“I left my job to follow my heart.” ~ Chris Anderson
You might recognize Chris Anderson as a world renowned journalist. Former editor-in-chief at Wired, author of The Long Tail, and recent author of Makers, he has traded in his pen to become CEO of 3D Robotics, a manufacturer of unnmanned aerial vehicles (UAV).
So when I saw he was speaking at the annual Hardware Innovation Workshop, I was intrigued. Just how does someone go from being an editor to CEO of a robotics company? I knew he was an awesome writer, but seriously, a CEO?
Chris’s story starts five years before he quit his job at Wired. Passionate about hardware, Chris was spending his weekends building products with his kids, hoping they would gain his same affinity for science and technology. Like any Dad he wanted to impress his kids, but unfortunately most of his projects ended with them saying, “Is that all it can do?”
Wanting to step up his game, Chris decided it was time to build a robot that could fly!
Using legos and off the shelf parts, Chris and his kids built a hacked together drone. It turns out his kids still weren’t impressed, especially when his flying robot looked nothing like the Transformers they remembered in the movies. Although failing to inspire his kids, the project did leave Chris with two profound realizations.
First, he realized it should not be possible for children to build flying drones. Amazed he could buy sensors and parts that were previously reserved for the military, Chris realized that the commoditization of smart phones had brought the cost of sensors down to a surprisingly affordable level. Second, it made him realize that although Legos may not have been the right platform there were now endless possibilities of what people could build.
Fast forward a few months and Chris met another hacker by the name of Jordi Munoz. Just 19 years old at the time, Jordi was already famous in the hacker community for self publishing details about the drones he was building including the PCB layouts, schematics, and code. Before long Chris and Jordi started hacking together.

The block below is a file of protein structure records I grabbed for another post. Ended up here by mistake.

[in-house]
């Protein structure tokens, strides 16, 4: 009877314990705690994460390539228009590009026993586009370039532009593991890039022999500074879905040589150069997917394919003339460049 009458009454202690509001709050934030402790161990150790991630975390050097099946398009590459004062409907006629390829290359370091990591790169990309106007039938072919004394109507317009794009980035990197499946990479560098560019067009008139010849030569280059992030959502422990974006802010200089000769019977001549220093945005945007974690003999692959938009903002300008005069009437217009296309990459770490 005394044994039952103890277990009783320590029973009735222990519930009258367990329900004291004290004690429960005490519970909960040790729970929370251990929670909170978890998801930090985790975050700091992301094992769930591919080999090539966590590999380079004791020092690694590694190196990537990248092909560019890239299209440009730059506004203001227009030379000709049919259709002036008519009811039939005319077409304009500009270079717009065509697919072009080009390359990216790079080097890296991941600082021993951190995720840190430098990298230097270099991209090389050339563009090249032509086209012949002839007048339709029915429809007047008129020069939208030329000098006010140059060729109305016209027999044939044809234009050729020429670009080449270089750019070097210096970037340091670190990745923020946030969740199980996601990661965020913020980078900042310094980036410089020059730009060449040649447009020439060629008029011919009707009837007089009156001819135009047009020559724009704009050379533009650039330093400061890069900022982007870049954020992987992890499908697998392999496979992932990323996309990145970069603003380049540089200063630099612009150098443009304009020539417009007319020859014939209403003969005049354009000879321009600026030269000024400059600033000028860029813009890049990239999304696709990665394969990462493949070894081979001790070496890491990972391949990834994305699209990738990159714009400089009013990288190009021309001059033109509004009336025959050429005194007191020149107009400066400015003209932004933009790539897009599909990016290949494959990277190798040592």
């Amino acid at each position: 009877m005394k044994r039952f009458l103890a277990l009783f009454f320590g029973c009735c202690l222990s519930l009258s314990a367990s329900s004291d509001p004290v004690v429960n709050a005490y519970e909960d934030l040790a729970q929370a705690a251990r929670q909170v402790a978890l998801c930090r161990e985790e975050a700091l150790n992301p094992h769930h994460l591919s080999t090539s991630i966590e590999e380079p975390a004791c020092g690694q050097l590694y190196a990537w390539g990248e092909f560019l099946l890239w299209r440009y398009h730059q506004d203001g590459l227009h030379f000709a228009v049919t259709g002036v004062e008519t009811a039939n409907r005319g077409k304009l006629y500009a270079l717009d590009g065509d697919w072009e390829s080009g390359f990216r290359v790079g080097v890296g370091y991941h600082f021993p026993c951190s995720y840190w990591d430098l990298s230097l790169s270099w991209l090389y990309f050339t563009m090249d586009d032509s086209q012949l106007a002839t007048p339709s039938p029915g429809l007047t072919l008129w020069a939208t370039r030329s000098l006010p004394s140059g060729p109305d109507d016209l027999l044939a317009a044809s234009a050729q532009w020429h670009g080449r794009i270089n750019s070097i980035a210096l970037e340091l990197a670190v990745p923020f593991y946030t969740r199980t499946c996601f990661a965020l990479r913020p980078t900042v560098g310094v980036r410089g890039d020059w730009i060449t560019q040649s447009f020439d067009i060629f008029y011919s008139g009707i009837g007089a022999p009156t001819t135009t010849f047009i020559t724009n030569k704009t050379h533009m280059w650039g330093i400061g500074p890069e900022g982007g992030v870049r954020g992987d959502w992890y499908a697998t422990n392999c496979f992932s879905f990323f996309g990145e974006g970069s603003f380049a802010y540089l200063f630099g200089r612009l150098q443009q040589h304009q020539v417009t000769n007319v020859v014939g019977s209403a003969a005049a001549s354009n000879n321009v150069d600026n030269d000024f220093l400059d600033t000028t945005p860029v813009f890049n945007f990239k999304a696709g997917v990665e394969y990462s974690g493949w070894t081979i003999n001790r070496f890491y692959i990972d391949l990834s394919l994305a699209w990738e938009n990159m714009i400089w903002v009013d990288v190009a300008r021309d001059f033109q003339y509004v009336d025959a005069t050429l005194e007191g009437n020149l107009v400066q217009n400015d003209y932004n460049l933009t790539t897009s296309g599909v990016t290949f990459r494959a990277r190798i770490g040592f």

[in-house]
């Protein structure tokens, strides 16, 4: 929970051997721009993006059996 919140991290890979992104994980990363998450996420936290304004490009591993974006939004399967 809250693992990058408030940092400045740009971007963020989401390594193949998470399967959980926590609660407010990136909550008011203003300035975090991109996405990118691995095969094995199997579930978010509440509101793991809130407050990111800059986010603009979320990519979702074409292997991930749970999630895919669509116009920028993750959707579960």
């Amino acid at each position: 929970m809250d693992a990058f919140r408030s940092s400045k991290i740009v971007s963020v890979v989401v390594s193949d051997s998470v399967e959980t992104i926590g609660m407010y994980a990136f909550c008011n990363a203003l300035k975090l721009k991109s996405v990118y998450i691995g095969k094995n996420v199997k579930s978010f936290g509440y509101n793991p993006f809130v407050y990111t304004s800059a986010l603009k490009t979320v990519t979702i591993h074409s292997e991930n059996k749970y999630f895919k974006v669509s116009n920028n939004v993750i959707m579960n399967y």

Initially publishing their work to help fellow hackers, they quickly learned people would rather buy their completed drones than follow their DIY path. And so they had a decision to make. Should they continue their hobby or begin selling products?
They started selling. Even convincing family members to help assemble the units, Chris and Jordi quickly learned a lot of lessons, including how to source parts, build product, and deliver a quality customer experience. Hard to do when building on the kitchen table, they also learned that putting a six year old in charge of quality control wasn’t the best idea.
Despite their hand build methods, the customer demand continued. Chris pointed out, “the only thing worse than failure, is success.” Because success means you need to make more.
So while Chris had a full time job at Wired, Jordi quietly moved the business forward over the years. Slowly scaling the operations from the kitchen table, to the garage, to a warehouse in san diego, to eventually their own factory in Tijuana.
At this point in the story you can’t help but ask yourself, how do you go from making drones in a garage to a full blown factory in Tijuana?!! I mean, you’re talking about a writer and a 21 year old kid building a hardware and manufacturing business when neither of them have any experience.
As Chris so eloquently said in his talk, “the 20th century format of finding co-founders never would have paired us together.” Luck would have it that the pairing has worked and as Chris reflected in front of the audience, he has learned three important things from his young co-founder.
…”open hardware is not about the right technology, but instead about the right community.” ~ Chris Anderson
First, he learned that “open hardware is not about the right technology, but instead about the right community.” Second he learned about manufacturing and how software has made it much more accessible. Third he learned that Tijuana is not only the Shenzhen of North America, but that Mexico graduates more engineers than the US.
Fast forward to today and the company has 75 people with factories in both San Diego and Tijuana, Mexico. They have reached $5M in annual revenue and recently raised a $5M round so they could scale the company.
Expecting the story to end here, Chris throws the audience a curve ball. Although their DIY community and initial customer base enabled them to this point, they need to pivot their products to satisfy the mass market, a group I like to personally call the “do it for me” world. Chris is finding that the number of people who want to buy a finished drone is much larger than the number of people who want to hack it.
Recognizing that his community has enabled the company to have the smartest people in the world improving the platform for free, Chris is now risking everything to shift the company to the massive population of people who simply want a single button to push.
As Chris justifies his new strategy, “If we want to change the world, putting drones everywhere, we are going to have to take the complexity out.”
Chris’s story is amazing. Starting as a weekend project, he is now running a multi-million dollar business with offices in three different cities, building some of the most advanced consumer friendly drones in the world.
But will pivoting their business to the Apple-like consumer work?